Meanwhile, at Guru Ka Langar, volunteers performing the act of sewa can feed up to 100,000 people a day.

Here, the scent of garlic was pungent. Women sat cross-legged, in circles, peeling thousands of cloves. Tables were filled with volunteers hand rolling roti, then using a stick, topped with a ball of fabric, to coat them with ghee. Men walked past, at pace, balancing steaming vats of dhal.

This spectacle prepared me for the start of a 10-day-long feast. On a walk-through of Amritsar, we sampled chaat (including ingredients such as chickpeas, yoghurt, tamarind and coriander chutneys; chaat is a catch-all term for many street foods, which means “to lick”), jalebi (deep–fried flour soaked in syrup) and Amritsar Kulcha (stuffed bread).

The vague etchings of my, at times, romanticised, understanding of India were contoured with their first layer of shading.

I watched Tibetan Buddhist monks in training at Namgyal Monastery in Dharamshala, where the Dalai Lama lives in exile. The trainees answered philosophical questions that were delivered with fervour by fellow students.

At Jallianwala Bagh in Amritsar, bullet marks in a wall of the courtyard recalled the 1,500 Indians killed or injured when troops, directed by a British officer, shot unarmed protesters in 1919. In the city’s Partition Museum, the recorded accounts from survivors of 1947 (up to one million people were killed in the violence) were a reminder of the ongoing legacy of that act. Later, we visited Shimla’s Mall Road, with its markers of a British high street: the mock Tudor Town Hall and the neo-gothic tower of Christ Church were uncanny.

At sunset in the town, where rhesus macaques swung along telephone wires as the day faded behind the Himalayan Foothills, it was clear why the British Raj chose this as a summer retreat.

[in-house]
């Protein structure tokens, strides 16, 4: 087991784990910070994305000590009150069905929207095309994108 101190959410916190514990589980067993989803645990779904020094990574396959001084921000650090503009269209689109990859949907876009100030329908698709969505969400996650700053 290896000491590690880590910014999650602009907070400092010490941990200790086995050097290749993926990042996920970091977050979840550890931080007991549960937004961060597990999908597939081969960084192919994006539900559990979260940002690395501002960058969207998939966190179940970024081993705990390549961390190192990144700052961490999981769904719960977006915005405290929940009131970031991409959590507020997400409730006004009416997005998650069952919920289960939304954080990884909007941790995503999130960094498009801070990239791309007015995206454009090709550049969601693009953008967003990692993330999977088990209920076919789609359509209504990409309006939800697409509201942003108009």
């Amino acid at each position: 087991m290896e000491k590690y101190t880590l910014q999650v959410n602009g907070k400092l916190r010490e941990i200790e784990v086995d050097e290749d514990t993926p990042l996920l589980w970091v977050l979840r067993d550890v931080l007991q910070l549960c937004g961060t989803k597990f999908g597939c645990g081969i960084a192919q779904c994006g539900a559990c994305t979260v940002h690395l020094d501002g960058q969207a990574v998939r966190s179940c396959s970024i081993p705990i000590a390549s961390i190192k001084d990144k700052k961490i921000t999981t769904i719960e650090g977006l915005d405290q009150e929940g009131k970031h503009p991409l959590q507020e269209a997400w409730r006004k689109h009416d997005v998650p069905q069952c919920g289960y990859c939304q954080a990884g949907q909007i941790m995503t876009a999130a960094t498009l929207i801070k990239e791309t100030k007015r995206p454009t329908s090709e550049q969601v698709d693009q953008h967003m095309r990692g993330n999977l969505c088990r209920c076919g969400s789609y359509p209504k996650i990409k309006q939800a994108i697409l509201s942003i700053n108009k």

From here, we drove to Kalka where we caught a Shatabdi Express train to Delhi. An executive class ticket (usually around £16) included evening tea and dinner.

With just one full day in the capital, a “five senses” tour with an operator called No Footprints was welcome. It began at Humayun’s Tomb. Co-founder Eesha Singh joined us in the Unesco-listed complex. The building that holds the tomb of Mughal emperor Mirza Nasir al-Din Muhammad, commonly known as Humayun, dates to the 1560s. This structure was a precursor to the Taj Mahal.

People stand in front of the most famous mosque in Delhii.
Jama Masjid is one of the largest mosques in India (Photo: Getty)

Afterwards, we rode cycle-and-battery rickshaws to a women’s group (Insha-e-noor) to learn the art of paper cutting, mixed fragrances in a perfumery, tried street food, drove through the old town and visited the Jama Masjid – one of India’s largest mosques, made of red sandstone and marble.

During a bleak January, life feels as thick as the air on that first night in Amritsar. I think back to my time in India.

The oily crispness of garlic butter naans is still imprinted on my taste buds. The call to prayer reverberates around me.

I may lack religion, but those once-in-a-lifetime memories offer me light.

Booking it
Jules Verne’s 11-night Sikhs and Exiles itinerary includes air travel, transfers, 10 nights’ accommodation, breakfast daily, one lunch and six dinners, and the services of guides and local representatives. Departures Feb–Nov 2024 from £2,195pp, based on two people sharing, vjv.com.